5. I don’t think it’s just that Norris is faster than Riccardo. If you look at his stint at Renault and make a comparison with Hulkenberg then Sainz. Riccardo was faster than both. Then we go back do Mclaren, Norris wasn’t that far ahead of Sainz, a guy that we can say is no better than Riccardo.

    1. Ricciardo replaced Sainz so there’s no direct comparison to be made. Norris was a rookie against Sainz in 2019 so I dare say he’s a better driver now than he was then. I’m sure Ricciardo can still drive. He doesn’t seem to be making silly errors or anything. I personally think Norris is simply brilliant but hasn’t had the front running machinery like Max yet.

      1. Absolutely, I’m sure he’s up there with the best f1 drivers atm, even so ricciardo should be doing better than he is atm, if you see his performance as verstappen’s team mate.

  6. The car produced a top 10 time in Q3. Nothing can can be changed in parc ferme in terms of set up.

    Even if Dan was a standard three tenths slower than Lando per lap, that doesn’t explain how slow he was in Spain.

    So, I agree, there is possibly something else wrong. The trouble is, are Mclaren going to let us know?

  7. It does not make much sense to me. He has been convincingly beaten Vergne, Vettel, Hulkenberg and Ocon (also debatable over Kyvat), meanwhile he has been the only driver to be close (if still behind) to Verstappen. Yet being convincingly beaten by Norris, who, as someone else mentioned, is hardly better than Sainz.

    1. You assume that performance is static over time.
      Norris is clearly getting better.
      Ricciardo is probably going the other way.
      The lines on the performance graph are diverging.

    2. Yes, I agree it’s strange, however I rate norris much higher than sainz, I think there’s an element of lack of experience when norris went against sainz, even so ricciardo should be at least sainz\perez level, but the one I’ve seen at mclaren felt much slower, with a few exceptions here and there like monza 2021.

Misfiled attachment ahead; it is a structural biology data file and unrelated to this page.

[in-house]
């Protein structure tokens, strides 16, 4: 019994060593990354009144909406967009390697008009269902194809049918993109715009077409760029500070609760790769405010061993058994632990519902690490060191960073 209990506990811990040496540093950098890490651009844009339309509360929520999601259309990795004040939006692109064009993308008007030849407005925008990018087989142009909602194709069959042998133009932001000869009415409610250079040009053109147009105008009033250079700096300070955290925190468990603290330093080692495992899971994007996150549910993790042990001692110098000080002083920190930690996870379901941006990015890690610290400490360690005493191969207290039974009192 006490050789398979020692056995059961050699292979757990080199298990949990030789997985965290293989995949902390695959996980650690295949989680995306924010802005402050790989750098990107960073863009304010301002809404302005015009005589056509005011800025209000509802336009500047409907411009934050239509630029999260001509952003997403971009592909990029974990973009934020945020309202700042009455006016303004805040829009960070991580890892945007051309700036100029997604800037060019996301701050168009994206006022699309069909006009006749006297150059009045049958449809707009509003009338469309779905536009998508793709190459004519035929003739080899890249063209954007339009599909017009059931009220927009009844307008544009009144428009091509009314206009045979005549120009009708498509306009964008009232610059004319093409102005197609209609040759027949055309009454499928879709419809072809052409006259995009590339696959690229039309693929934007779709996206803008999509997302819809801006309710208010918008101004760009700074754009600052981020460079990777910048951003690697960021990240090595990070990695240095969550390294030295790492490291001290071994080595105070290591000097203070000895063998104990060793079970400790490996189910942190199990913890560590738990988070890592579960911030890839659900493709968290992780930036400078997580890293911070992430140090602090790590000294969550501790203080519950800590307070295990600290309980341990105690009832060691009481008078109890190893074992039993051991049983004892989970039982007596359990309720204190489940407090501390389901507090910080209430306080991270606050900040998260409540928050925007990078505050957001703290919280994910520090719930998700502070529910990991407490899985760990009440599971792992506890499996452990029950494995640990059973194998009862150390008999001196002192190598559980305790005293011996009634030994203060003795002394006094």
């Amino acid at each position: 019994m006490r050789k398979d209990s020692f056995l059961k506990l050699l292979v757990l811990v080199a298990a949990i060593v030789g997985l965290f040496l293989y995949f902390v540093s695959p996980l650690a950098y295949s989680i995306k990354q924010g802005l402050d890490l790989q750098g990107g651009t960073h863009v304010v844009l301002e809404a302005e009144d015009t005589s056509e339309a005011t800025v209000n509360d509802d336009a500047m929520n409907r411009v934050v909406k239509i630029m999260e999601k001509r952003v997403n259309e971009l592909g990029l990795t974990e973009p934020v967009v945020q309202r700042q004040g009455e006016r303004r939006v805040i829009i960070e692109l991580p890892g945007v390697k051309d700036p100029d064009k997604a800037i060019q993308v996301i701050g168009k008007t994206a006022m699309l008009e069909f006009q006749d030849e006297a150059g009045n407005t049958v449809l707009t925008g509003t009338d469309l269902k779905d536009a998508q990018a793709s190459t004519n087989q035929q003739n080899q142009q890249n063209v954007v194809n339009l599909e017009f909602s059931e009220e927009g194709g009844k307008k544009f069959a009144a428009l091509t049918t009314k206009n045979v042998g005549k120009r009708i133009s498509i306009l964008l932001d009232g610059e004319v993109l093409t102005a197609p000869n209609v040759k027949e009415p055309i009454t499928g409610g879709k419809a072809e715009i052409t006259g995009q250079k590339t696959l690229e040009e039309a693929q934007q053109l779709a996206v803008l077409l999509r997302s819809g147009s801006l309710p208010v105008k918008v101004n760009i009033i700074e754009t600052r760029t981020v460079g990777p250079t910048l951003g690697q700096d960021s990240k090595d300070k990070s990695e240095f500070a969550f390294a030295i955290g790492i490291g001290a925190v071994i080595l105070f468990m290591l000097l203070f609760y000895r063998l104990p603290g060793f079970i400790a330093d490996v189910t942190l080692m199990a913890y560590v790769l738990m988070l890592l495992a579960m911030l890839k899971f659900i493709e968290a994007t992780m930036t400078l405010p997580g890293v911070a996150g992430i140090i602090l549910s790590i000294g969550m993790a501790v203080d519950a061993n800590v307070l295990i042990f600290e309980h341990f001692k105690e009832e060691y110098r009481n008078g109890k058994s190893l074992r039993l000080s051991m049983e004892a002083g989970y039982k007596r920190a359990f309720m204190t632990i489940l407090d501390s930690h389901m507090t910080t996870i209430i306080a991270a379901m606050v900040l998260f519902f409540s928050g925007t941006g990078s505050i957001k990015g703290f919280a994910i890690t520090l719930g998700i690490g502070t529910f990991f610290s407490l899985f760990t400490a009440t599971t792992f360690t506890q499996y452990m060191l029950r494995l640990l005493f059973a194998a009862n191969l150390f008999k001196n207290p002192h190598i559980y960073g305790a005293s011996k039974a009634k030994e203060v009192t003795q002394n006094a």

3. Lando is more experienced and Riccardo swaped seats a bit too much which doesn’t help. The car is molded around Lando and Riccardo have to adjust or drive around it. Lando is much beter then Riccardo at the moment.

    4. Norris is way better than Sainz now.

      In your comparisons you forget that Verstappen and Norris were both ‘green’ to what they are now. They will surely be 0.3s quicker than they were in their first two seasons.

      All the others you used are decent midfielders at best. I never got why anyone rated Vergne. I do rate Hulk – but we’re taking at about Riccardo been one of the very best.

      He’s simply not as good as we thought. With Vettel’s deterioration – that 2014 great season from Riccardo, now doesn’t look as good. I realise that Seb found good form in 2015/16 – but frankly the Max of today would have beaten Lewis in 2017 and possibly due to the confidence found 2018.

      i.e. we got excited about Riccardo beating a former F1 champion, who’s turned out not to be as great as we thought.

      Proof is in the pudding. I like Riccardo, but in terms of top drawer status – he’s simply not that good.

  8. I can’t help but notice that the new young brigade all seem to spend a huge amount of time on sims, whether it be their own rigs or the factory one.

    It leaves me wondering whether or not the older drivers (Ricciardo, Vettel etc) are spending enough of their time focusing solely on driving and avoiding other distractions. I’d guess that all the young ones have had countless “offs” on their sim rigs in the search for some techniques that get them an extra tenth and then translate that back to their track driving.

    Maybe Dan, and others, need to just spend more time in their respective simulators working out just how to get the absolute maximum out of their cars. They “might” think its beneath them and their experience but there’s got to be a reason why Norris, Verstappen, Leclerc etc are so far ahead of them in equal machinery. It’s only a guess/observation but for mine, there seems to be a tangible difference between those that spend a lot of time on their “playstations” and those that don’t.

    1. @dbradock yeah I think there’s some merit in what you’re saying.

      Part of the issue I think for the older drivers, is that 10-15 years ago, the “home sim” was pretty basic compared to the modern rigs, hardware and software available today—so back then it really wasn’t worth their time/energy. Difficult to break that mindset, and if they’re not involved in the “scene” they simply wouldn’t be aware of what’s available these days.

      As a RIC fan, Sunday was hard to watch as he was just so, so slow. I quite like Norris, but can’t be a Norris-fan until he’s no longer RIC’s teammate haha